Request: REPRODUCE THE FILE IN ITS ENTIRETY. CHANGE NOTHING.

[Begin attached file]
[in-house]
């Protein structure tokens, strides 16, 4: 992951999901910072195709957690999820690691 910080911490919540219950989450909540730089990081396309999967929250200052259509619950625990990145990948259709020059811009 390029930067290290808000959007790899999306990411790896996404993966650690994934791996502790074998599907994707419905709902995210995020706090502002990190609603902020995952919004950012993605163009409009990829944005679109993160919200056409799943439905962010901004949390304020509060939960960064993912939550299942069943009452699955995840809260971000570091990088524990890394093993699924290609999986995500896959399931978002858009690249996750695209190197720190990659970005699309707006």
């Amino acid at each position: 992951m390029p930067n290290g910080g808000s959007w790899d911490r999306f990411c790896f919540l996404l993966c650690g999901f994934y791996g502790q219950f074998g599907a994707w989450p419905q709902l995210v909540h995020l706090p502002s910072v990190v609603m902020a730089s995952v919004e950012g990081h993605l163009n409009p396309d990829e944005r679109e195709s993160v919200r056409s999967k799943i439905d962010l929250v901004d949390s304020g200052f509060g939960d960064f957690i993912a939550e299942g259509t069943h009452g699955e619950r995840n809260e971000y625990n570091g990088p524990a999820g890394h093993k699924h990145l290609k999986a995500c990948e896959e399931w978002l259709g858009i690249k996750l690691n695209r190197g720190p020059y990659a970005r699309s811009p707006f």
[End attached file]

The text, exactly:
[in-house]
């Protein structure tokens, strides 16, 4: 992951999901910072195709957690999820690691 910080911490919540219950989450909540730089990081396309999967929250200052259509619950625990990145990948259709020059811009 390029930067290290808000959007790899999306990411790896996404993966650690994934791996502790074998599907994707419905709902995210995020706090502002990190609603902020995952919004950012993605163009409009990829944005679109993160919200056409799943439905962010901004949390304020509060939960960064993912939550299942069943009452699955995840809260971000570091990088524990890394093993699924290609999986995500896959399931978002858009690249996750695209190197720190990659970005699309707006």
């Amino acid at each position: 992951m390029p930067n290290g910080g808000s959007w790899d911490r999306f990411c790896f919540l996404l993966c650690g999901f994934y791996g502790q219950f074998g599907a994707w989450p419905q709902l995210v909540h995020l706090p502002s910072v990190v609603m902020a730089s995952v919004e950012g990081h993605l163009n409009p396309d990829e944005r679109e195709s993160v919200r056409s999967k799943i439905d962010l929250v901004d949390s304020g200052f509060g939960d960064f957690i993912a939550e299942g259509t069943h009452g699955e619950r995840n809260e971000y625990n570091g990088p524990a999820g890394h093993k699924h990145l290609k999986a995500c990948e896959e399931w978002l259709g858009i690249k996750l690691n695209r190197g720190p020059y990659a970005r699309s811009p707006f």